Melania Trump didn’t want the job of being first lady and didn’t ever expect to be in the position she now finds herself in, according to a new in-depth report about her adjustment to her public role.
The Slovenian-born first lady has taken a more reserved approach to her undefined role compared to some of her predecessors, carefully selecting her public events and frequently standing by silently alongside her husband as he takes on enemies and confronts the press.
‘This isn’t something she wanted and it isn’t something he ever thought he’d win,’ one longtime friend of the couple told Vanity Fair.
‘She didn’t want this come hell or high water,’ the friend added. ‘I don’t think she thought it was going to happen.’
‘This isn’t something she wanted and it isn’t something he ever thought he’d win,’ said a longtime friend of first lady Melania Trump and President Trump
If it isn’t a role she coveted, Melania’s urging that her husband decide once and for all whether to run for president in 2014 helped get her there.
“She was very clearly the one who said, ‘Either run or don’t run,’ said occasional informal Trump advisor Roger Stone. In his telling, she told him: ‘Your friends are tired of this striptease. Every four years you talk about it,’ in an account described as a paraphrase.
A former West Wing aide said Melania Trump’s ‘focus’ has been on son Barron Trump’s school, and an East Wing aide said that aside from those school events, she does not spend much time away from the White House.
Early on, it was ‘not pleasant’ for Melania Trump, according to a friend. Here she watches the annual Bastille Day military parade along Avenue des Champs-Elysees in Paris, France on July 14, 2017
Although sometimes inscrutable to the public, the first lady has slowly started to carve out a public role. She chose as a pet cause cyberbullying, warning that all adults are ‘accountable’ for it during a speech at the UN, where her husband blasted ‘Rocket man’ North Korean dictator Kim Jong-un.
Three former Obama administration aides said the White House staff is fond of the first lady, who is used to dealing with household staff and caring in her interactions.
She took months before moving to Washington from the Trump Tower penthouse she shared with her husband.
A friend said she was unnerved by the constant watch of Secret Service agents and keen to keep her son, Barron, sheltered from the attention of his position.
Barron Trump made a rare appearance when his father pardoned two Thanksgiving turkeys by tradition.
She was already used to drivers and security from her time being married to a billionaire public figure, ”but now you have the Secret Service outside your door,’ said the friend.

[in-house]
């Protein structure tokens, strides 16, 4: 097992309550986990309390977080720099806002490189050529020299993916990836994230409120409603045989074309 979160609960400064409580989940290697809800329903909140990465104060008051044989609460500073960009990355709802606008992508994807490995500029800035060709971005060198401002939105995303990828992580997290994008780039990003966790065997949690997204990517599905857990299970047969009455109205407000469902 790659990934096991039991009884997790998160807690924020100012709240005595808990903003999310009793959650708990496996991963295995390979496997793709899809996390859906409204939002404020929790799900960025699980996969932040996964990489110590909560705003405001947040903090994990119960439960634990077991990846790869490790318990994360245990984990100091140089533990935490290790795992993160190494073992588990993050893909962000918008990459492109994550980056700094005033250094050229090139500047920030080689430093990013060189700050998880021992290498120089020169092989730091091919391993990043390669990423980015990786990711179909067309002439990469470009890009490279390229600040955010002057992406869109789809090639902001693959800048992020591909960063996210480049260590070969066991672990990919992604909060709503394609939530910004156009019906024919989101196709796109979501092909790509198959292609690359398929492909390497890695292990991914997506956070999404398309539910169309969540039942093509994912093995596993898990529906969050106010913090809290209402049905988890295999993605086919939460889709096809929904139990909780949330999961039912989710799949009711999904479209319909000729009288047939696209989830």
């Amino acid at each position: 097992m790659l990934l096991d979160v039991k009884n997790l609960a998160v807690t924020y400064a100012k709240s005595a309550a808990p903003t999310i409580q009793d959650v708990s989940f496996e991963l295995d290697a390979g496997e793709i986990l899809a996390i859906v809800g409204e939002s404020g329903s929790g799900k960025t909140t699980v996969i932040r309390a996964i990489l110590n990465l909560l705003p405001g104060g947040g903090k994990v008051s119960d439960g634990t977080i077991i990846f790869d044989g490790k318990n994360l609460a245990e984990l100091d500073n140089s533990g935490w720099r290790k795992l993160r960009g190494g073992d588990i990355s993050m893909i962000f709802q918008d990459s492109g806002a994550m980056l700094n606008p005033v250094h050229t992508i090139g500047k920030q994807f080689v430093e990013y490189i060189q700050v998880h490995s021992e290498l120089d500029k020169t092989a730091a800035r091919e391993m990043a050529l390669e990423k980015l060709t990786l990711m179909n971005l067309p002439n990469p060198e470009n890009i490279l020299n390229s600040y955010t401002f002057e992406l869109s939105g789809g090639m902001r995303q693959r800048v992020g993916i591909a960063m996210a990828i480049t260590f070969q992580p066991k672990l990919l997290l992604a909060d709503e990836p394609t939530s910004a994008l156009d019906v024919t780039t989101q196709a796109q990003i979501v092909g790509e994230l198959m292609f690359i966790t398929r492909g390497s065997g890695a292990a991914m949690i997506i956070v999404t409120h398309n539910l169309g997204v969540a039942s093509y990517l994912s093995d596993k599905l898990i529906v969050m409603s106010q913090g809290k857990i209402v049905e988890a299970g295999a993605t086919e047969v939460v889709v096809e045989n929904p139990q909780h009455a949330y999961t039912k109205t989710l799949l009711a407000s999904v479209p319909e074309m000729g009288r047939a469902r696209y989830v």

She is the first ever third wife of a president to occupy the post, which carries informal duties but no constitutional role.
She works out of a corner office in the East Wing that is ‘very elegant, with antique furniture,’ and is staffed by only half the people who aided first lady Michelle Obama.
Pope Francis meets United States President Donald Trump and First Lady Melania Trump at the Apostolic Palace on May 24, 2017 in Vatican City, Vatican. The President Trump will return on Italy on Friday attending the Group of 7 Summit in Sicily
HARD TO READ: First Lady of the United States, Melania Trump (C-L) draws a calligraphy with Japanese Prime Minister Shinzo Abe’s wife Akie Abe (not seen) during a calligraphy class of 4th graders at the Kyobashi Tsukiji Elementary School in Tokyo on November 6, 2017
President Donald Trump, left, and U.S. First Lady Melania Trump walk out of the South Portico of the White House to greet Canadian Prime Minister Justin Trudeau, not pictured, in Washington, D.C., U.S., on Wednesday, Oct. 11, 2017
President Donald Trump, right, speaks to members of the media as First Lady Melania Trump stands before boarding Marine One on the South Lawn of the White House in Washington, D.C., U.S., on Friday, Oct. 13, 2017
DON’T TWEET IN ANGER: First Lady Melania Trump addresses other spouses of world leaders at a United Nations luncheon on September 20, 2017, where she called out cyber-bullying
At the beginning of her time as first lady, it was ‘not pleasant,’ said Paolo Zampolli, the longtime friend who introduced the couple two decades ago.
‘I don’t think you can come up with a conspiracy theory that she is not that happy. She is the First Lady of the United States. Come on!’ he told Vanity Fair.
One friend told the publication it was ‘old news’ that the two live lives that are virtually separate.
During a trip to Rome, the first lady got special attention from Pope Francis, who made a quip about potica, a special Slovenian bread. ”He was very friendly with her and not with the rest of the family,’ said someone briefed on the trip.